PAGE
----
After two verses and choruses, you glissando up and down the piano and hit the BIG BIG chorus where Kenny sings, “LADYYYYYYY” — and that’s BbM7, C/Bb, F, C/E, Dm7, F/C and repeat until you get to the end.
One of the best pieces of advice I ever heard from Kenny Rogers came on an episode of ‘American Idol’ a whole bunch of years ago: Play the notes and sing the lyrics, but emote the words. Pay attention to the story as you’re singing / playing.
SING ALONG! Here are the lyrics to “Lady” by Kenny Rogers
Lady, I’m your knight in shining armor and I love you
You have made me what I am and I am yours
My love, there’s so many ways I want to say “I love you”
Let me hold you in my arms forever more
You have gone and made me such a fool
I’m so lost in your love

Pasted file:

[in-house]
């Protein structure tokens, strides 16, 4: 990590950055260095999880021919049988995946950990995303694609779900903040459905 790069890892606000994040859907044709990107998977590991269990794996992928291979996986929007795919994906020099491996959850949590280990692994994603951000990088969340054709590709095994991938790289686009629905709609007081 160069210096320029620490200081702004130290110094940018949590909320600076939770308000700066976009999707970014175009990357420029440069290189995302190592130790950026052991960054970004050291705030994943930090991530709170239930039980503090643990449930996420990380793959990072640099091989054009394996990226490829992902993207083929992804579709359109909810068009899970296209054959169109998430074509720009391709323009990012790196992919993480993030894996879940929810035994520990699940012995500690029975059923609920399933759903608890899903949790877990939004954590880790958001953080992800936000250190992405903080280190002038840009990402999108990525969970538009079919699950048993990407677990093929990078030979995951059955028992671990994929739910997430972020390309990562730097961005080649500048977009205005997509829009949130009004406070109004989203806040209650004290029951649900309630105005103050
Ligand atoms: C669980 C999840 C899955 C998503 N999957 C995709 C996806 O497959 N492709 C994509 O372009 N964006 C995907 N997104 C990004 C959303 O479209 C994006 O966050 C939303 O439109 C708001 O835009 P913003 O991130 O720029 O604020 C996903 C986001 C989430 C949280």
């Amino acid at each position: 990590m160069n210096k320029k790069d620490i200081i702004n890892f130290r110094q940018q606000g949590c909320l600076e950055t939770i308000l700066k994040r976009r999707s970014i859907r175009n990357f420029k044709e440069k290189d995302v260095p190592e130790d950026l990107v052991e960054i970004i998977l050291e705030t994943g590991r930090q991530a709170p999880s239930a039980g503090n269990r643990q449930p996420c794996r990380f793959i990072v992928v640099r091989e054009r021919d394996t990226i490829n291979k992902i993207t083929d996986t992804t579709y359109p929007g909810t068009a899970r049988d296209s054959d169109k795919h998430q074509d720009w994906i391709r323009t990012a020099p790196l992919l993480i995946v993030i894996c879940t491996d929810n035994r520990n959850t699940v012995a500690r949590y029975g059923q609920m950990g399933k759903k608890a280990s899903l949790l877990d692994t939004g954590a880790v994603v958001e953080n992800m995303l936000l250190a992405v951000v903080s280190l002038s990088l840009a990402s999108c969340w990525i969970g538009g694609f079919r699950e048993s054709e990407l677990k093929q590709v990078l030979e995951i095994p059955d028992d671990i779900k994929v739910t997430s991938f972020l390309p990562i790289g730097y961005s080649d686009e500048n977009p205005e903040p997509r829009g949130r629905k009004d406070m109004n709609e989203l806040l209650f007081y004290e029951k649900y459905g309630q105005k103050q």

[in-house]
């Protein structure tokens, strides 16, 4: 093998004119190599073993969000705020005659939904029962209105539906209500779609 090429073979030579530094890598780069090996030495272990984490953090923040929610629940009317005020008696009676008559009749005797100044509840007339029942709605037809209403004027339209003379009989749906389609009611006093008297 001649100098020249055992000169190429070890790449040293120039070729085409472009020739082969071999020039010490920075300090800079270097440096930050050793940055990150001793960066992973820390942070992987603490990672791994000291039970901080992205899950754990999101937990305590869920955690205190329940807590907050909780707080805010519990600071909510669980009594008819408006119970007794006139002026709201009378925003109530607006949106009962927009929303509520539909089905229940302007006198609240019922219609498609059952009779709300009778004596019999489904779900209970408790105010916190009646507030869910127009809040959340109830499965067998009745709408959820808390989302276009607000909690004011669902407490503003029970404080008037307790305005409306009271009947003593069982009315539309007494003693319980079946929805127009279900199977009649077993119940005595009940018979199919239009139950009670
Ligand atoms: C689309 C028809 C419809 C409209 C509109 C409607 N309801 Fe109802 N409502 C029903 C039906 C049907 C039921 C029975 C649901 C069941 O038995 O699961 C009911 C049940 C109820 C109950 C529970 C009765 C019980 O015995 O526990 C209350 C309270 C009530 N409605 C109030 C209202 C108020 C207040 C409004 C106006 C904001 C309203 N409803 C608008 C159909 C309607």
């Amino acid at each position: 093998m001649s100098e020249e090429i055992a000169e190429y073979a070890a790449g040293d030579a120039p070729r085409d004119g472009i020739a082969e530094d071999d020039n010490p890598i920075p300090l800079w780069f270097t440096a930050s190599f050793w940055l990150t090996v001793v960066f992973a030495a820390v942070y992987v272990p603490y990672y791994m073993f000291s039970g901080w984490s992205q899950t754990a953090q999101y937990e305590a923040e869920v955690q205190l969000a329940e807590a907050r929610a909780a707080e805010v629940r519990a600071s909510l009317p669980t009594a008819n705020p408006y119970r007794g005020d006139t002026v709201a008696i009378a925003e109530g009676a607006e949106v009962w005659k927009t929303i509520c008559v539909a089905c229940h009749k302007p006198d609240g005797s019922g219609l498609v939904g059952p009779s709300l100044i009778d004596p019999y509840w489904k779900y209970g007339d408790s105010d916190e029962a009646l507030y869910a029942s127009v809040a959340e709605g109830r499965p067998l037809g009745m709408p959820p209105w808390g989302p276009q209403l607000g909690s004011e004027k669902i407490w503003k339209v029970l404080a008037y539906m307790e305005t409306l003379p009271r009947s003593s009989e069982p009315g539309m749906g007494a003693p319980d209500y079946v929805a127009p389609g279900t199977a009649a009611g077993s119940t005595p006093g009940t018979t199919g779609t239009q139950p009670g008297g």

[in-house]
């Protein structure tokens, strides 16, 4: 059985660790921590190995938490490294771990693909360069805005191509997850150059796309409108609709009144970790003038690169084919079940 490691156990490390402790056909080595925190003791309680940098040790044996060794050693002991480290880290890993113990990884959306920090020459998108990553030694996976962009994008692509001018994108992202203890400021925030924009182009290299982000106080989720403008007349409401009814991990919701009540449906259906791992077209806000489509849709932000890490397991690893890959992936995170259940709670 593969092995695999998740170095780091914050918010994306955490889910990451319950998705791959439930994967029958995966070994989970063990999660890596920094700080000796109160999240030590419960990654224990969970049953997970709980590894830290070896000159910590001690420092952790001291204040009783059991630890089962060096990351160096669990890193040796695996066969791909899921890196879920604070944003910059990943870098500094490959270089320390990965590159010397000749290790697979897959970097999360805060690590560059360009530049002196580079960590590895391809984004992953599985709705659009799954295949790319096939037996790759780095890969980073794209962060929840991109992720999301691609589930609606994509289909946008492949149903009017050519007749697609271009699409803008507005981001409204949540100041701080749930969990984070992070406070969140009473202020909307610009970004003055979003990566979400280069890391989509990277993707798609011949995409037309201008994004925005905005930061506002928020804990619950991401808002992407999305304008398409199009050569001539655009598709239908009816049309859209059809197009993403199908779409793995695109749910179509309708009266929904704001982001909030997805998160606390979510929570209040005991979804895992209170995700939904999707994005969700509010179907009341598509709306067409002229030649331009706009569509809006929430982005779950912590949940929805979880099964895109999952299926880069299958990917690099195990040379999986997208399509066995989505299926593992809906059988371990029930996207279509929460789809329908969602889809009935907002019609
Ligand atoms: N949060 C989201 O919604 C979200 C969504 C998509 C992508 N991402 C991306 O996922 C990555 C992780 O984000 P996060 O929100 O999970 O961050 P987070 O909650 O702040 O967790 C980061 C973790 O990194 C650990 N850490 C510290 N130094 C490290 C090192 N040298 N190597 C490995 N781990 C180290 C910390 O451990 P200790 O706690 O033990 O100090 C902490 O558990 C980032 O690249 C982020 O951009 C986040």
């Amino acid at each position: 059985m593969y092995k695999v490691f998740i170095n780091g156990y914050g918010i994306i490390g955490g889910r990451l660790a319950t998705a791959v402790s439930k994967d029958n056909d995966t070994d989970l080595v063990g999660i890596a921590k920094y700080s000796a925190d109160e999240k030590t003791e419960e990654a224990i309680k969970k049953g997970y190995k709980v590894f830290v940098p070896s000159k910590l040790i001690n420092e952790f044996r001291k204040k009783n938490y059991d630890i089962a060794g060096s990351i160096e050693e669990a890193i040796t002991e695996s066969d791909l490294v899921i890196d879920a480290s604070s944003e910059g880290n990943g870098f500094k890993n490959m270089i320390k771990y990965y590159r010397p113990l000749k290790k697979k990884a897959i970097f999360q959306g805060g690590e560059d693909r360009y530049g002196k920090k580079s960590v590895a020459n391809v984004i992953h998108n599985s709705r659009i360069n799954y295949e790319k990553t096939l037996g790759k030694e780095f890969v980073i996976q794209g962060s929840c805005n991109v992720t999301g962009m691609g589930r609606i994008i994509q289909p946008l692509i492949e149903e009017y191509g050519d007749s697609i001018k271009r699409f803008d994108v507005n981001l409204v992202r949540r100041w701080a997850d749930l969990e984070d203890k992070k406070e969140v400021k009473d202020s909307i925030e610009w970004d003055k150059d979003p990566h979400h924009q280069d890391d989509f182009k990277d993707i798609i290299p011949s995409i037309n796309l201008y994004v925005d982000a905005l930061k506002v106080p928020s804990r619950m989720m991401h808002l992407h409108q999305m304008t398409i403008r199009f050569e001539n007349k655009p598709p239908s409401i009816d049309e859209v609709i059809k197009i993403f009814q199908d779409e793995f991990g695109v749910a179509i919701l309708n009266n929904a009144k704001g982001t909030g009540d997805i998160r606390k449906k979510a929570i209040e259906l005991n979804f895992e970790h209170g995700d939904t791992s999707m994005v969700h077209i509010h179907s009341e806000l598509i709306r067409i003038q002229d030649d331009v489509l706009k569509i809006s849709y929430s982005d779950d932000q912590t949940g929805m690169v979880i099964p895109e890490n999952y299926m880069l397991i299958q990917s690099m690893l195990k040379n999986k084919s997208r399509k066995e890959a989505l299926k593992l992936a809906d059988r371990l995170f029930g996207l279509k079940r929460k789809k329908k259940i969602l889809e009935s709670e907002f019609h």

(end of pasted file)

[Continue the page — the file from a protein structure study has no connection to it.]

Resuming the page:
And oh, we belong together
Won’t you believe in my song?
Lady, for so many years I thought I’d never find you
You have come into my life and made me whole
Forever, let me wake to see you each and every morning
Let me hear you whisper softly in my ear
In my eyes, I see no one else but you
There’s no other love like our love
And yes, oh yes, I’ll always want you near me
I’ve waited for you for so long
Lady, your love’s the only love I need
And beside me is where I want you to be
‘Cause, my love, there’s somethin’ I want you to know
You’re the love of my life, you’re my lady
The tempo to this song is faster than what I’m playing it. I’m guessing 110 BPM? Maybe my BPM radar is a little off. “I’m Still Standing” should definitely be a little faster than this. If you dig the cover and like such things on YouTube, if they ‘spark your joy’ as Marie Kondo says, I’d love it if you’d pay me a visit on YouTube.